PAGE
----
Journal of the American Medical Association: Health Care Insurance, Financial Concerns In Accessing Care, And Delays To Hospital Presentation In Acute Myocardial Infarction – Patients who lack health insurance or report financial worries are more likely to delay seeking emergency care at the onset of symptoms of a heart attack than those patients with insurance and without financial concerns. Authors analyzed records of 3,721 patients, from an acute myocardial infarction (AMI) registry, interviewed patients and report: "A greater proportion (36.6%) of insured patients without financial concerns arrived within 2 hours of symptom onset compared with 33.5% of insured patients with financial concerns and 27.5% of uninsured patients. Conversely, a smaller proportion (39.3%) of insured patients without financial concerns arrived more than 6 hours from symptom onset compared with 44.6% of insured patients with financial concerns and 48.6% of uninsured patients" (Smolderen et al., 4/14).

KHN summarized news coverage of the JAMA study (4/14).

Chronic Illness: The Case For Involving Adult Children Outside Of The Household In The Self-Management Support Of Older Adults With Chronic Illnesses – With survey data from the Health and Retirement Study, (sampling individuals 51 and older with at least one of the following conditions: high blood pressure, diabetes, lung disease, heart problems, cancer, stroke, psychiatric problems or arthritis), the authors found: "Almost 40 percent of chronically ill older adults in the U.S. live alone, and a majority of those who are married have spouses with at least one chronic illness that can affect their ability to provide support,"  according to a University of Michigan description of the study. The study says "as the gap between available health services for disease management and the need among community-dwelling patients continues to grow, adult children-including those living at a distance-represent an important resource for improving self-care support for people with chronic diseases" (Piette et al., 4/13).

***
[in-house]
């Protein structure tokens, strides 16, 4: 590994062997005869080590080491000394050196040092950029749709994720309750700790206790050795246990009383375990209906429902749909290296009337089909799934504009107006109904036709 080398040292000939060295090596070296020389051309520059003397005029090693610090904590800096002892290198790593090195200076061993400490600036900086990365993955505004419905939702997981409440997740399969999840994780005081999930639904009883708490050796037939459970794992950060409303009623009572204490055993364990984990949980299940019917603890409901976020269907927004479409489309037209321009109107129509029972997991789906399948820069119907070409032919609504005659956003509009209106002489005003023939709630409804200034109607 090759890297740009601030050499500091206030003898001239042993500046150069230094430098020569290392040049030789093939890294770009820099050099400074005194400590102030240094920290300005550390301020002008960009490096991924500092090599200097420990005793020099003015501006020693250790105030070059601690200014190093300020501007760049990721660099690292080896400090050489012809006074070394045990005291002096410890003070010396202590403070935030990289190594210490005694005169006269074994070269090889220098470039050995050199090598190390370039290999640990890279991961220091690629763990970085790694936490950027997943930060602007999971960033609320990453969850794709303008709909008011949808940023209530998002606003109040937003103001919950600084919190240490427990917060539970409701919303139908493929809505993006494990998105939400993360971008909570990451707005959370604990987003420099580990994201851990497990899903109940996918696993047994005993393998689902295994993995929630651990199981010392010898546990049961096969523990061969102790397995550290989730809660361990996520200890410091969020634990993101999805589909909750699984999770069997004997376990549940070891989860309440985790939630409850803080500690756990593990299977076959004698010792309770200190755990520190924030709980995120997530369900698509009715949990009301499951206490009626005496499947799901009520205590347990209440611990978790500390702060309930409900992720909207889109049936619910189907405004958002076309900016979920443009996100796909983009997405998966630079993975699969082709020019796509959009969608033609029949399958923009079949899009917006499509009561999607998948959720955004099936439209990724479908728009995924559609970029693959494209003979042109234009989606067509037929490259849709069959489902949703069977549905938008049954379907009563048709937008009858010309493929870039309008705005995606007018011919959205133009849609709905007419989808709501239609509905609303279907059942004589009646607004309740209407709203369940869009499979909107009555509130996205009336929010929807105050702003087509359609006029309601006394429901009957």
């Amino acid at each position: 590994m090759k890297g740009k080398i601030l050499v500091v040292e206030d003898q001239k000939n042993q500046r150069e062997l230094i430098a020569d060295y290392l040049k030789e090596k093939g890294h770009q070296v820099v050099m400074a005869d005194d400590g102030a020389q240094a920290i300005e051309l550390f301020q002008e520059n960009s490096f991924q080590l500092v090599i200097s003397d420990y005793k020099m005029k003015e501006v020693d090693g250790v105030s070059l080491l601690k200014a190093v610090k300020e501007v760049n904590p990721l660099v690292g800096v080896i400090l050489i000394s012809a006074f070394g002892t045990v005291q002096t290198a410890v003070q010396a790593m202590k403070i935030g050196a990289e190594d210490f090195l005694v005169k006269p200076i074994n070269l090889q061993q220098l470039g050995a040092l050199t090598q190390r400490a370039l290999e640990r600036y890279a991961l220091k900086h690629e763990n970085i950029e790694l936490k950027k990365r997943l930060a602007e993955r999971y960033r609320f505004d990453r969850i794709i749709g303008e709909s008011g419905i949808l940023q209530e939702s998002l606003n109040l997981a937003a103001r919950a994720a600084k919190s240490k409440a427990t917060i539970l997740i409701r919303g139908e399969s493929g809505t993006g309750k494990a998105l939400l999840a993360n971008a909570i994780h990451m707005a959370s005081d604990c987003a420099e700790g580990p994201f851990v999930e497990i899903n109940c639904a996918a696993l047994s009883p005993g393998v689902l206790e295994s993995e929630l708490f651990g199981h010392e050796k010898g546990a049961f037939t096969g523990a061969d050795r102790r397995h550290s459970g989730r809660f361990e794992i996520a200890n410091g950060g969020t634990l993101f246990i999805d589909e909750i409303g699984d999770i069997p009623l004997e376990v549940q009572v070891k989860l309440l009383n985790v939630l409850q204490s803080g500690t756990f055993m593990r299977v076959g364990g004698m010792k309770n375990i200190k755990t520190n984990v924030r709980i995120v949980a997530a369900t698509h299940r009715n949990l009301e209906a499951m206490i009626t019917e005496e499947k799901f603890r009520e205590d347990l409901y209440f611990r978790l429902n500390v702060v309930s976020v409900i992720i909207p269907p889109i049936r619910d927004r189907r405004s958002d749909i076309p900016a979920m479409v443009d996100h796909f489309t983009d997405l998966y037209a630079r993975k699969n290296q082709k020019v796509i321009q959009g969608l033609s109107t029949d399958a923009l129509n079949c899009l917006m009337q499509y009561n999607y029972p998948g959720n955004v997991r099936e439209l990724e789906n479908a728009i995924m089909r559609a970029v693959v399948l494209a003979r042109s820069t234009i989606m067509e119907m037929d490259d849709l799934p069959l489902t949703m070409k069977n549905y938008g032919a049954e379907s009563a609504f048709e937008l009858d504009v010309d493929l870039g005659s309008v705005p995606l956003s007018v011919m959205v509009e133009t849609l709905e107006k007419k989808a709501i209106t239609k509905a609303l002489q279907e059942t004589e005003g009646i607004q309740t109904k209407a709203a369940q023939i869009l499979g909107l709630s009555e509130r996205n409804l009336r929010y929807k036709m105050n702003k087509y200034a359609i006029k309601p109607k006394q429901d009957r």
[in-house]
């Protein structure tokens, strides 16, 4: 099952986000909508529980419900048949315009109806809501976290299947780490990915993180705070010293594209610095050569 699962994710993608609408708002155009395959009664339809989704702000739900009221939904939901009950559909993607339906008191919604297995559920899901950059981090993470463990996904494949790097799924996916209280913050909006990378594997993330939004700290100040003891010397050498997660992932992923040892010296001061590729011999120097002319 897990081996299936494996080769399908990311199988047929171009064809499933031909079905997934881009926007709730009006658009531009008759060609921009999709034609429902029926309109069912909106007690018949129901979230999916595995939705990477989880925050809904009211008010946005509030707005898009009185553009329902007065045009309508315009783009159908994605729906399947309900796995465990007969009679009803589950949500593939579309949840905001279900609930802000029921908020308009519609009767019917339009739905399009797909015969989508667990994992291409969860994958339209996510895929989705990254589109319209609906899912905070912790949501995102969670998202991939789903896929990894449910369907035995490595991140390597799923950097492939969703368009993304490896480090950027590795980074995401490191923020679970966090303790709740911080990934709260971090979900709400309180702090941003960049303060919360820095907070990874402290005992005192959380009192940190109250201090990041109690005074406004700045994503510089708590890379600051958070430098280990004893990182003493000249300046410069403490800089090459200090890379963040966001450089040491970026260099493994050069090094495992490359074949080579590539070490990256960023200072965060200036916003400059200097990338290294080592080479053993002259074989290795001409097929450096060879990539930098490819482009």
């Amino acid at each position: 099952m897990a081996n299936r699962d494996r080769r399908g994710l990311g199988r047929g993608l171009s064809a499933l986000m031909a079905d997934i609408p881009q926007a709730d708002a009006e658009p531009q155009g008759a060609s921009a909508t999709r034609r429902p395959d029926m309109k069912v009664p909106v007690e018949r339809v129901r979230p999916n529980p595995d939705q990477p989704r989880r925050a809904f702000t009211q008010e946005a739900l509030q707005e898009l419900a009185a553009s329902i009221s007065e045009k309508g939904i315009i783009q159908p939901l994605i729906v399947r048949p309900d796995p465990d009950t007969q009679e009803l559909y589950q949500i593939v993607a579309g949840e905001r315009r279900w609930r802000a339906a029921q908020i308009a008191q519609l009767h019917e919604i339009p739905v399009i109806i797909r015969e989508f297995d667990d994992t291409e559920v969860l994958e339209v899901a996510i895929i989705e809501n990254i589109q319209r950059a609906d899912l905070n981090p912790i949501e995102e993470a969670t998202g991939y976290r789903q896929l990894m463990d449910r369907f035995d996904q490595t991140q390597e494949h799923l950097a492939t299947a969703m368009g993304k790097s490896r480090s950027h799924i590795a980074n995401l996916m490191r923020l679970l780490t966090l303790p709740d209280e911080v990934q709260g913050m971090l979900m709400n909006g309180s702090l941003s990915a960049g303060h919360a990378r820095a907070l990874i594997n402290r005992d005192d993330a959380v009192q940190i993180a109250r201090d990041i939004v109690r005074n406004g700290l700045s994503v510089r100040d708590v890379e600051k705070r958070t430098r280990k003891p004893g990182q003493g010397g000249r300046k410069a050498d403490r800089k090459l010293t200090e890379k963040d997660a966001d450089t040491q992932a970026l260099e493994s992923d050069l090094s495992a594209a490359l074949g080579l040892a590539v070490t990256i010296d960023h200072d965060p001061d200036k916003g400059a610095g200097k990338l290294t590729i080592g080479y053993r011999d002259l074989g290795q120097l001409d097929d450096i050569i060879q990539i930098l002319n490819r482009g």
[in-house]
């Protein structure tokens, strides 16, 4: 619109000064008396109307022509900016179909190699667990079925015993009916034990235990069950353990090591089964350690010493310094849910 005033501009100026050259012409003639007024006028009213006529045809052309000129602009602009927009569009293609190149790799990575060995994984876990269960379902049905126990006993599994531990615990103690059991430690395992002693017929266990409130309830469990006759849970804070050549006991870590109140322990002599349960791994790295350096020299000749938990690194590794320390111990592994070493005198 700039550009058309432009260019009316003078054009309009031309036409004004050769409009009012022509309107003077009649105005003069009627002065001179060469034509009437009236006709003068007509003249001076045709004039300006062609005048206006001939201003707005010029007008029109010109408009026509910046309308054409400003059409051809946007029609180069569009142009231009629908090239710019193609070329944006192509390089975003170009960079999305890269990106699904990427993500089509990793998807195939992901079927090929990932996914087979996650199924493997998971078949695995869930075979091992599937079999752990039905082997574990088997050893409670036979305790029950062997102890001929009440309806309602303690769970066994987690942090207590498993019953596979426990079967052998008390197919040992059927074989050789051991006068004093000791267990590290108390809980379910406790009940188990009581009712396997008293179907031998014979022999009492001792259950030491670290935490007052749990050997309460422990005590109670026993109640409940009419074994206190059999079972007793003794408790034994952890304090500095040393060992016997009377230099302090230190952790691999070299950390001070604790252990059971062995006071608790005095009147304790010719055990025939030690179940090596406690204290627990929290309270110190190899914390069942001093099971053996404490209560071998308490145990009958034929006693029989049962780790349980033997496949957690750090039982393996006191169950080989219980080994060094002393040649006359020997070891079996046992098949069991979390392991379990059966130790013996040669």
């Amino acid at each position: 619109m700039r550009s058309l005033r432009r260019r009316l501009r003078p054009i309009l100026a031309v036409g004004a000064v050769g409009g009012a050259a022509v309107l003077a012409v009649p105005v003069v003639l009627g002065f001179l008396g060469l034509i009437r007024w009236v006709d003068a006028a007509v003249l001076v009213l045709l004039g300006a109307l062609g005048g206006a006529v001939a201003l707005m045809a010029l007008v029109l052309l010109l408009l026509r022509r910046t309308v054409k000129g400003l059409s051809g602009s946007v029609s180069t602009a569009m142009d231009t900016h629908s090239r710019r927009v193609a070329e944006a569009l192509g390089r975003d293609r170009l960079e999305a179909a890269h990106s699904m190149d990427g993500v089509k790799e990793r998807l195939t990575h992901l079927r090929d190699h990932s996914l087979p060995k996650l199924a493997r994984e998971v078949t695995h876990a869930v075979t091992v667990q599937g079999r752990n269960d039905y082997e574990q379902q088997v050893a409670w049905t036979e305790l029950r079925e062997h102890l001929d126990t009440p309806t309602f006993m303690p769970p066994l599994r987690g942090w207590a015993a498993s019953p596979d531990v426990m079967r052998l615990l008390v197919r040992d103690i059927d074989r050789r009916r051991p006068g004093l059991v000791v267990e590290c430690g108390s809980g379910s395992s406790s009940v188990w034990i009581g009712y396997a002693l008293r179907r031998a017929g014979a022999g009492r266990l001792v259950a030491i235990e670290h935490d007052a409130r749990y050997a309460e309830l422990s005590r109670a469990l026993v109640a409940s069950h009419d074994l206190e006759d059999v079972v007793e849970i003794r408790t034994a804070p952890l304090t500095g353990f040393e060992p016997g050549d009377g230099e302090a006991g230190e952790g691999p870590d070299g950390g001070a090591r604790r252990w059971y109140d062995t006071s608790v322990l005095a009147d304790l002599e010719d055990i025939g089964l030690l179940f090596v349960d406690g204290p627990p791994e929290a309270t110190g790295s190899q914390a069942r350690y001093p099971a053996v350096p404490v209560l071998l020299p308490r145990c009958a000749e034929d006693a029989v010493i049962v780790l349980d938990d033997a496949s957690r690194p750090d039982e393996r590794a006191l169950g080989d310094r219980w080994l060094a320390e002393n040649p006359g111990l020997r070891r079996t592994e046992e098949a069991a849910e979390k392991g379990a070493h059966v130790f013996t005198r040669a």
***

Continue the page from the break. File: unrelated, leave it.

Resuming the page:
Commonwealth Fund: Lessons From A Health Information Technology Demonstration In New York Nursing Homes – This case study examines the New York State Nursing Home Health Information Technology Demonstration Project  and found that the 20 "participating homes successfully replaced paper records with electronic ones, and, after the intensive pre-implementation planning period, it took less than six months on average for facilities to make this transition" The authors attribute the success, in part, to an "innovative union–employer partnership" (Klinger and White, 4/13).

Kaiser Family Foundation: Medicaid And CHIP Health Reform Implementation Timeline – This timeline (.pdf) highlights key dates for the implementation of provisions in the Patient Protection And Affordable Care Act relating to Medicaid and the Children's Health Insurance Program (CHIP) (4/12).

Commonwealth Fund: The Group Employed Model As A Foundation For Health Care Delivery Reform – This issue brief examines the concept of group employed model (GEM) as a method for delivery of low-cost, high-quality care. As the brief explains, GEMs "are typically composed of a large number of salaried primary care and specialty physicians, often aligned with other health care entities, including hospitals." The brief details how lessons learned from GEMs could serve to inform interests in accountable care organizations (Minott et al., 4/9).

Institute of Medicine: Gulf War And Health, Vol. 8: Health Effects Of Serving In The Gulf War Update 2009 –This report "determines that Gulf War service causes post-traumatic stress disorder (PTSD) and that service is associated with multisymptom illness; gastrointestinal disorders such as irritable bowel syndrome; alcohol and other substance abuse; and anxiety disorders and other psychiatric disorders. To ensure that our veterans receive the best possible care, now and in the future, the government should continue to monitor their health and conduct research to identify the best treatments to assist Gulf War veterans still suffering from persistent, unexplained illnesses" (Hauser et al., 4/9).